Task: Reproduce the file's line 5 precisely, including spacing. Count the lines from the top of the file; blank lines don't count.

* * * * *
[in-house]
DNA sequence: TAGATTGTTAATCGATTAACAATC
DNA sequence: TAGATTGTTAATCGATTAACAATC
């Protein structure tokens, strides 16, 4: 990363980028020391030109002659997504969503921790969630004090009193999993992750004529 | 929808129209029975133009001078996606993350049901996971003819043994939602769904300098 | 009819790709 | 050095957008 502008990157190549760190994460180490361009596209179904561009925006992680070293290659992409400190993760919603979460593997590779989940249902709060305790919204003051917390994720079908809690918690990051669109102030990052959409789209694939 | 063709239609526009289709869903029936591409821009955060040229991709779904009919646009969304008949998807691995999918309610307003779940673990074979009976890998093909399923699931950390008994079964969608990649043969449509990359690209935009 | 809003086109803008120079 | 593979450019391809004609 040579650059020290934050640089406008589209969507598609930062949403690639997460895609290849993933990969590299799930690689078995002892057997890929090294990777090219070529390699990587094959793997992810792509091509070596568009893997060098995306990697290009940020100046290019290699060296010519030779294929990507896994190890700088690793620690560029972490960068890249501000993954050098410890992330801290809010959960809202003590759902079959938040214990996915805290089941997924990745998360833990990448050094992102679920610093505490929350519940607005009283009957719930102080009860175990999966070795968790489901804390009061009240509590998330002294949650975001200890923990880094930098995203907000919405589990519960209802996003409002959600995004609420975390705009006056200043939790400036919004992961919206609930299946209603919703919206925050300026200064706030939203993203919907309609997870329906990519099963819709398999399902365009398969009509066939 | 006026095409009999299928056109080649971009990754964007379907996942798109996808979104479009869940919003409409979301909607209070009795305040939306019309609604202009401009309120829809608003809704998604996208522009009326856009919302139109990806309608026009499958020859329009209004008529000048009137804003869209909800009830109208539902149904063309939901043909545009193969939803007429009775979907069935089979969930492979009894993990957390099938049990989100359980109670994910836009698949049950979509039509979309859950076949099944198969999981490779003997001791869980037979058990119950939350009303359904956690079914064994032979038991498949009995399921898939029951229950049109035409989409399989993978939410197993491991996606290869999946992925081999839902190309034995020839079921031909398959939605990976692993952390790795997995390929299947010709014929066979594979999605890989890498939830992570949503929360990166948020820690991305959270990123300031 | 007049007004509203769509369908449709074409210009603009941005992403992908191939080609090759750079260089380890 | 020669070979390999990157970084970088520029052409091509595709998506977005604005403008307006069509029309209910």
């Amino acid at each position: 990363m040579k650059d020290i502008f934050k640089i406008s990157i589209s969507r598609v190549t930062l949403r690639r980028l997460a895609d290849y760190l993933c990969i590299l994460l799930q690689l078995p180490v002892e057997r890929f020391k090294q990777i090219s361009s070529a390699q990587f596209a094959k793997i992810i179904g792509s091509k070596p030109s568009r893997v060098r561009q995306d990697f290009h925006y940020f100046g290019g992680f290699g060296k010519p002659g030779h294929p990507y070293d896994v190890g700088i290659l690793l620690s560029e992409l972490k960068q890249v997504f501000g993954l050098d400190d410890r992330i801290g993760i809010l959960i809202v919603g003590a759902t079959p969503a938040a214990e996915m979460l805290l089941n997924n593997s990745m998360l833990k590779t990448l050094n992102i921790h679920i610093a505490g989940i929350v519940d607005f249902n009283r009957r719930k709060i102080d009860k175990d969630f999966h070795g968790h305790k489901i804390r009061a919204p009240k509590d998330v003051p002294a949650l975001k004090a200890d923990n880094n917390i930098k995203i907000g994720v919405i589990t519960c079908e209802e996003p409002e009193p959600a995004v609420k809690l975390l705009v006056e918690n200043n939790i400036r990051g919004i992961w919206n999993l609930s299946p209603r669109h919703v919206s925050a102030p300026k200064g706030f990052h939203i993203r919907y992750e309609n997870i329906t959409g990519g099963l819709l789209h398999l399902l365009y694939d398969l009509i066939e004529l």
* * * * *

């Amino acid at each position: 990363m040579k650059d020290i502008f934050k640089i406008s990157i589209s969507r598609v190549t930062l949403r690639r980028l997460a895609d290849y760190l993933c990969i590299l994460l799930q690689l078995p180490v002892e057997r890929f020391k090294q990777i090219s361009s070529a390699q990587f596209a094959k793997i992810i179904g792509s091509k070596p030109s568009r893997v060098r561009q995306d990697f290009h925006y940020f100046g290019g992680f290699g060296k010519p002659g030779h294929p990507y070293d896994v190890g700088i290659l690793l620690s560029e992409l972490k960068q890249v997504f501000g993954l050098d400190d410890r992330i801290g993760i809010l959960i809202v919603g003590a759902t079959p969503a938040a214990e996915m979460l805290l089941n997924n593997s990745m998360l833990k590779t990448l050094n992102i921790h679920i610093a505490g989940i929350v519940d607005f249902n009283r009957r719930k709060i102080d009860k175990d969630f999966h070795g968790h305790k489901i804390r009061a919204p009240k509590d998330v003051p002294a949650l975001k004090a200890d923990n880094n917390i930098k995203i907000g994720v919405i589990t519960c079908e209802e996003p409002e009193p959600a995004v609420k809690l975390l705009v006056e918690n200043n939790i400036r990051g919004i992961w919206n999993l609930s299946p209603r669109h919703v919206s925050a102030p300026k200064g706030f990052h939203i993203r919907y992750e309609n997870i329906t959409g990519g099963l819709l789209h398999l399902l365009y694939d398969l009509i066939e004529l």